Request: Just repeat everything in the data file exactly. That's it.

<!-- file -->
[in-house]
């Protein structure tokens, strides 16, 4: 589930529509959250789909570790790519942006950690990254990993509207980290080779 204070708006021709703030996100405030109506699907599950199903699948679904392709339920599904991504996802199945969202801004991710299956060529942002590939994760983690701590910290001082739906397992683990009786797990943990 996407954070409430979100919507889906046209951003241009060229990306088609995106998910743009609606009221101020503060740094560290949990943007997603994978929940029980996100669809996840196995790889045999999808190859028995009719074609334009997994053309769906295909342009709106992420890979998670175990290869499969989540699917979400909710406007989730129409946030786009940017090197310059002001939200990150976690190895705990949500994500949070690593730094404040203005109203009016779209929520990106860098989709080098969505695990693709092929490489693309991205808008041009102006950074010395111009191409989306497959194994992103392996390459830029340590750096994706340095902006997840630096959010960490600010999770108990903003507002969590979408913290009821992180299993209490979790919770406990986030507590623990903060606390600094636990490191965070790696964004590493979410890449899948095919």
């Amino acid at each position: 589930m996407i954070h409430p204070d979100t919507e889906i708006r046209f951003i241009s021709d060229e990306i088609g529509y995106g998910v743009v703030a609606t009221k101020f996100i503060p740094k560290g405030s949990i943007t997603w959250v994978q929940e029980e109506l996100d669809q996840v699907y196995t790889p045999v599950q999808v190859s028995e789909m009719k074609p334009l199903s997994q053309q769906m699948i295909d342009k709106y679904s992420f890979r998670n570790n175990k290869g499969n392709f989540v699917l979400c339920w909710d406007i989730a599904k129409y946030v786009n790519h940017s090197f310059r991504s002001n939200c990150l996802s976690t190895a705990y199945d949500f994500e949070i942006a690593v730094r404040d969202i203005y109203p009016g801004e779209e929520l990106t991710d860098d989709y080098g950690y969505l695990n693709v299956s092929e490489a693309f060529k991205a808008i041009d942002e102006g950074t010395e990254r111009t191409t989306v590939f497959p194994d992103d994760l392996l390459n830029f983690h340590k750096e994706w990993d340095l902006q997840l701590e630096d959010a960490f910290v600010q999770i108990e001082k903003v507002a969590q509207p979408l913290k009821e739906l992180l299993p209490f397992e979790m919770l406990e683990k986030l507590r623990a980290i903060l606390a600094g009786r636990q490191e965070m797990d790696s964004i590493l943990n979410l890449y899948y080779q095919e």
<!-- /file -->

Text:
[in-house]
């Protein structure tokens, strides 16, 4: 589930529509959250789909570790790519942006950690990254990993509207980290080779 204070708006021709703030996100405030109506699907599950199903699948679904392709339920599904991504996802199945969202801004991710299956060529942002590939994760983690701590910290001082739906397992683990009786797990943990 996407954070409430979100919507889906046209951003241009060229990306088609995106998910743009609606009221101020503060740094560290949990943007997603994978929940029980996100669809996840196995790889045999999808190859028995009719074609334009997994053309769906295909342009709106992420890979998670175990290869499969989540699917979400909710406007989730129409946030786009940017090197310059002001939200990150976690190895705990949500994500949070690593730094404040203005109203009016779209929520990106860098989709080098969505695990693709092929490489693309991205808008041009102006950074010395111009191409989306497959194994992103392996390459830029340590750096994706340095902006997840630096959010960490600010999770108990903003507002969590979408913290009821992180299993209490979790919770406990986030507590623990903060606390600094636990490191965070790696964004590493979410890449899948095919």
């Amino acid at each position: 589930m996407i954070h409430p204070d979100t919507e889906i708006r046209f951003i241009s021709d060229e990306i088609g529509y995106g998910v743009v703030a609606t009221k101020f996100i503060p740094k560290g405030s949990i943007t997603w959250v994978q929940e029980e109506l996100d669809q996840v699907y196995t790889p045999v599950q999808v190859s028995e789909m009719k074609p334009l199903s997994q053309q769906m699948i295909d342009k709106y679904s992420f890979r998670n570790n175990k290869g499969n392709f989540v699917l979400c339920w909710d406007i989730a599904k129409y946030v786009n790519h940017s090197f310059r991504s002001n939200c990150l996802s976690t190895a705990y199945d949500f994500e949070i942006a690593v730094r404040d969202i203005y109203p009016g801004e779209e929520l990106t991710d860098d989709y080098g950690y969505l695990n693709v299956s092929e490489a693309f060529k991205a808008i041009d942002e102006g950074t010395e990254r111009t191409t989306v590939f497959p194994d992103d994760l392996l390459n830029f983690h340590k750096e994706w990993d340095l902006q997840l701590e630096d959010a960490f910290v600010q999770i108990e001082k903003v507002a969590q509207p979408l913290k009821e739906l992180l299993p209490f397992e979790m919770l406990e683990k986030l507590r623990a980290i903060l606390a600094g009786r636990q490191e965070m797990d790696s964004i590493l943990n979410l890449y899948y080779q095919e």